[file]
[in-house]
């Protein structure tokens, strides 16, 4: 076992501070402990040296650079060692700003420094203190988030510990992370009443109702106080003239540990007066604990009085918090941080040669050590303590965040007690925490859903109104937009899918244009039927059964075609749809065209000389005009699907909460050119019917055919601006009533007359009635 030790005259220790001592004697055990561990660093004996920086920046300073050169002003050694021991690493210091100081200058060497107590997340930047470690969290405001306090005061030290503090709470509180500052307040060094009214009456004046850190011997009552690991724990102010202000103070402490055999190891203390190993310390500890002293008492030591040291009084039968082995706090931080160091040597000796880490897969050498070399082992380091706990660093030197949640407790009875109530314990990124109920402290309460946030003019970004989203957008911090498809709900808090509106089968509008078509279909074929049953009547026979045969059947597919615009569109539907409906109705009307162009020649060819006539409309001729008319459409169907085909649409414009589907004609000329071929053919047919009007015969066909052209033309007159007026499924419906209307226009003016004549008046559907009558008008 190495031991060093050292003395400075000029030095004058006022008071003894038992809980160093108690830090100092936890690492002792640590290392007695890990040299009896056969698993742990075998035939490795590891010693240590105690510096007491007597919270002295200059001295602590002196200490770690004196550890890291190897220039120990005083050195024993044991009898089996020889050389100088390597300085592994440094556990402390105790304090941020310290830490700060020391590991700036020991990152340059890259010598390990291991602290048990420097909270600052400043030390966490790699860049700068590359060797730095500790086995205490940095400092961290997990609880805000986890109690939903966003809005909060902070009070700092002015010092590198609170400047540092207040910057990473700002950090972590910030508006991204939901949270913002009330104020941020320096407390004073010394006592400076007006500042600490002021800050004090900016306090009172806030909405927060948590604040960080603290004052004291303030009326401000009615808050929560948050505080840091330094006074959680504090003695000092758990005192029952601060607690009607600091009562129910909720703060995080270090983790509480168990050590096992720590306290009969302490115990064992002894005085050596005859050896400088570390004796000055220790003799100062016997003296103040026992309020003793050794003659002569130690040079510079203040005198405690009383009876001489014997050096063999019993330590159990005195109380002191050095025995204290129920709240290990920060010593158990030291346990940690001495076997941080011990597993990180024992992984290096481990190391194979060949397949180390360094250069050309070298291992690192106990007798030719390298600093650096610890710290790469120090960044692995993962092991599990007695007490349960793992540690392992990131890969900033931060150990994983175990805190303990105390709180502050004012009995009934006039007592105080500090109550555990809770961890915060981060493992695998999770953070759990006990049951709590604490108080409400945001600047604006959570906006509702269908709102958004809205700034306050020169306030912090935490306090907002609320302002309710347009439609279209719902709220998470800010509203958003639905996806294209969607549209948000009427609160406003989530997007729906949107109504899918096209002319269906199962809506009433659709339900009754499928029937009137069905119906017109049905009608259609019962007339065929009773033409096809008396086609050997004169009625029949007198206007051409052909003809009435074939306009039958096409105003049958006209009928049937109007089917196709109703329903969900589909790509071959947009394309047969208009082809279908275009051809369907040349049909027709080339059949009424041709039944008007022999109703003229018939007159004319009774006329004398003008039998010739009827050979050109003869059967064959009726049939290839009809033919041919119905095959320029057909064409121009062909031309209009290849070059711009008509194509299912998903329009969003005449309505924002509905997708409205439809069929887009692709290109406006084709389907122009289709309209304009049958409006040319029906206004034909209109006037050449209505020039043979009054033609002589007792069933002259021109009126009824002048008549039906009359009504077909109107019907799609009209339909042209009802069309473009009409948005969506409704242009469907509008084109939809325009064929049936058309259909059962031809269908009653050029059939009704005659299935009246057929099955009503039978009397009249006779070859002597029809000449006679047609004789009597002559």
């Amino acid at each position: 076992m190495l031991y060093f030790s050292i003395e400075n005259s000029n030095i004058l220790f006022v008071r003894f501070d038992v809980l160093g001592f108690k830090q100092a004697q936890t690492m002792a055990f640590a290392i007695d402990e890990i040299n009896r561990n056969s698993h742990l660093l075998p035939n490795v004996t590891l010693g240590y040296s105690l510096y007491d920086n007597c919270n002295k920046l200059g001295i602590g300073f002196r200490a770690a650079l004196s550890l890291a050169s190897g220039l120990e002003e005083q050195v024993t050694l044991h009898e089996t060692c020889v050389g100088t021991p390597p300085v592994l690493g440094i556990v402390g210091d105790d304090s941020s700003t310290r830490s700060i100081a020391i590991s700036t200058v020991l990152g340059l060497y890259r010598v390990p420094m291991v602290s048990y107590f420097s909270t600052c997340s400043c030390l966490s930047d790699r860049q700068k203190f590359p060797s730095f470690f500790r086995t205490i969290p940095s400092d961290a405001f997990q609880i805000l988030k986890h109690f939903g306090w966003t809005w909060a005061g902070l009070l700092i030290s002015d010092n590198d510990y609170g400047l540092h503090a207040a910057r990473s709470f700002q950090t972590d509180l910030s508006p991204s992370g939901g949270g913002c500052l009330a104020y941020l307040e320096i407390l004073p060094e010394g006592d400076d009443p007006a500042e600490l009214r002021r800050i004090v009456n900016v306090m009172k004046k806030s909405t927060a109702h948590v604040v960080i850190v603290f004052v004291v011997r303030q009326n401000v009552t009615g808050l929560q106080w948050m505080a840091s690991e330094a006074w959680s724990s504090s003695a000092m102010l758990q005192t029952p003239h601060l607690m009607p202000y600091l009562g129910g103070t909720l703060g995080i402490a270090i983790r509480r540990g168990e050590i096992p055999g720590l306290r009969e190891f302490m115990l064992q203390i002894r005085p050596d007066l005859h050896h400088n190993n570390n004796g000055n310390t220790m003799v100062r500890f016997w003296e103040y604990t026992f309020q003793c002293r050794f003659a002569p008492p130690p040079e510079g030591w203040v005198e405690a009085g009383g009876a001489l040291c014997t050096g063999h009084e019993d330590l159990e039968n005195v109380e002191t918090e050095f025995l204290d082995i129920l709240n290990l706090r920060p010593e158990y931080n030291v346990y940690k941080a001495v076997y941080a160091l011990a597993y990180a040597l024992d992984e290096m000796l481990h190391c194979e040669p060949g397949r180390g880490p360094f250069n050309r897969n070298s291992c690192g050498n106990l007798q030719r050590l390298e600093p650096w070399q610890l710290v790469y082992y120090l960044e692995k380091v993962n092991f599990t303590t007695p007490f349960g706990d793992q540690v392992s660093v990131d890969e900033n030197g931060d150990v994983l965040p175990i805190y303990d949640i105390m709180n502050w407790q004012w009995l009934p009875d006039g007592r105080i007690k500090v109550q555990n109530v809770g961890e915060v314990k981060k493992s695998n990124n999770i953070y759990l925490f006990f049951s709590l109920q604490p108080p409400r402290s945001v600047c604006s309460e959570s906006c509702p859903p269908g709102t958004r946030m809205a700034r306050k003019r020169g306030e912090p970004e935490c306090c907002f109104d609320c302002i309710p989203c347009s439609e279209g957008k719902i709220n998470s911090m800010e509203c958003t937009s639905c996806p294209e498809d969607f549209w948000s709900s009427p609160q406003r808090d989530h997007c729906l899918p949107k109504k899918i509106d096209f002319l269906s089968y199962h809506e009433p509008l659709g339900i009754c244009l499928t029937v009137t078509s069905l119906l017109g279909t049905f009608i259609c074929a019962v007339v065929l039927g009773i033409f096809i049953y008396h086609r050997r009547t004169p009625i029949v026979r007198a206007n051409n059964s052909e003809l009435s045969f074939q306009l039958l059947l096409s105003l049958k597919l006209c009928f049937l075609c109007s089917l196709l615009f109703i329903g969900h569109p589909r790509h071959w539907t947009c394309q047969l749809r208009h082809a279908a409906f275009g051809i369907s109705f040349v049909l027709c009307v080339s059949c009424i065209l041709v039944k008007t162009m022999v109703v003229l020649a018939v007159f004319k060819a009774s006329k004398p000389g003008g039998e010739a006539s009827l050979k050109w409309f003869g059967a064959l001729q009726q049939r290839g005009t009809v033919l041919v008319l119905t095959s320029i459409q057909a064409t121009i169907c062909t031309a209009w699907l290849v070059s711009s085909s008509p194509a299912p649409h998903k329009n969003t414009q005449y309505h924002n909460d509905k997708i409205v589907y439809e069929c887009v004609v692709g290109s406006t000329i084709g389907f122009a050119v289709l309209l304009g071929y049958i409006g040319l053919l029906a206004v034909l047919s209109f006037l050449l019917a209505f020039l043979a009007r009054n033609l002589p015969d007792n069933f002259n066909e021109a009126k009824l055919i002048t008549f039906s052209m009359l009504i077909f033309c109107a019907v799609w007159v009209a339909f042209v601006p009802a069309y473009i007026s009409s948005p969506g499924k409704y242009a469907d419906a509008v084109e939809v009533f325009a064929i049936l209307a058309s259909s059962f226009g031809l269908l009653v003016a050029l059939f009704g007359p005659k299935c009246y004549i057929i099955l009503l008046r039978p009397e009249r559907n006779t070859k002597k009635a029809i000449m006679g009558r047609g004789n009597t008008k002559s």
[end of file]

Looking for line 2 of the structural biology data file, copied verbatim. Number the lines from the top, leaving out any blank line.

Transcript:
């Protein structure tokens, strides 16, 4: 076992501070402990040296650079060692700003420094203190988030510990992370009443109702106080003239540990007066604990009085918090941080040669050590303590965040007690925490859903109104937009899918244009039927059964075609749809065209000389005009699907909460050119019917055919601006009533007359009635 030790005259220790001592004697055990561990660093004996920086920046300073050169002003050694021991690493210091100081200058060497107590997340930047470690969290405001306090005061030290503090709470509180500052307040060094009214009456004046850190011997009552690991724990102010202000103070402490055999190891203390190993310390500890002293008492030591040291009084039968082995706090931080160091040597000796880490897969050498070399082992380091706990660093030197949640407790009875109530314990990124109920402290309460946030003019970004989203957008911090498809709900808090509106089968509008078509279909074929049953009547026979045969059947597919615009569109539907409906109705009307162009020649060819006539409309001729008319459409169907085909649409414009589907004609000329071929053919047919009007015969066909052209033309007159007026499924419906209307226009003016004549008046559907009558008008 190495031991060093050292003395400075000029030095004058006022008071003894038992809980160093108690830090100092936890690492002792640590290392007695890990040299009896056969698993742990075998035939490795590891010693240590105690510096007491007597919270002295200059001295602590002196200490770690004196550890890291190897220039120990005083050195024993044991009898089996020889050389100088390597300085592994440094556990402390105790304090941020310290830490700060020391590991700036020991990152340059890259010598390990291991602290048990420097909270600052400043030390966490790699860049700068590359060797730095500790086995205490940095400092961290997990609880805000986890109690939903966003809005909060902070009070700092002015010092590198609170400047540092207040910057990473700002950090972590910030508006991204939901949270913002009330104020941020320096407390004073010394006592400076007006500042600490002021800050004090900016306090009172806030909405927060948590604040960080603290004052004291303030009326401000009615808050929560948050505080840091330094006074959680504090003695000092758990005192029952601060607690009607600091009562129910909720703060995080270090983790509480168990050590096992720590306290009969302490115990064992002894005085050596005859050896400088570390004796000055220790003799100062016997003296103040026992309020003793050794003659002569130690040079510079203040005198405690009383009876001489014997050096063999019993330590159990005195109380002191050095025995204290129920709240290990920060010593158990030291346990940690001495076997941080011990597993990180024992992984290096481990190391194979060949397949180390360094250069050309070298291992690192106990007798030719390298600093650096610890710290790469120090960044692995993962092991599990007695007490349960793992540690392992990131890969900033931060150990994983175990805190303990105390709180502050004012009995009934006039007592105080500090109550555990809770961890915060981060493992695998999770953070759990006990049951709590604490108080409400945001600047604006959570906006509702269908709102958004809205700034306050020169306030912090935490306090907002609320302002309710347009439609279209719902709220998470800010509203958003639905996806294209969607549209948000009427609160406003989530997007729906949107109504899918096209002319269906199962809506009433659709339900009754499928029937009137069905119906017109049905009608259609019962007339065929009773033409096809008396086609050997004169009625029949007198206007051409052909003809009435074939306009039958096409105003049958006209009928049937109007089917196709109703329903969900589909790509071959947009394309047969208009082809279908275009051809369907040349049909027709080339059949009424041709039944008007022999109703003229018939007159004319009774006329004398003008039998010739009827050979050109003869059967064959009726049939290839009809033919041919119905095959320029057909064409121009062909031309209009290849070059711009008509194509299912998903329009969003005449309505924002509905997708409205439809069929887009692709290109406006084709389907122009289709309209304009049958409006040319029906206004034909209109006037050449209505020039043979009054033609002589007792069933002259021109009126009824002048008549039906009359009504077909109107019907799609009209339909042209009802069309473009009409948005969506409704242009469907509008084109939809325009064929049936058309259909059962031809269908009653050029059939009704005659299935009246057929099955009503039978009397009249006779070859002597029809000449006679047609004789009597002559």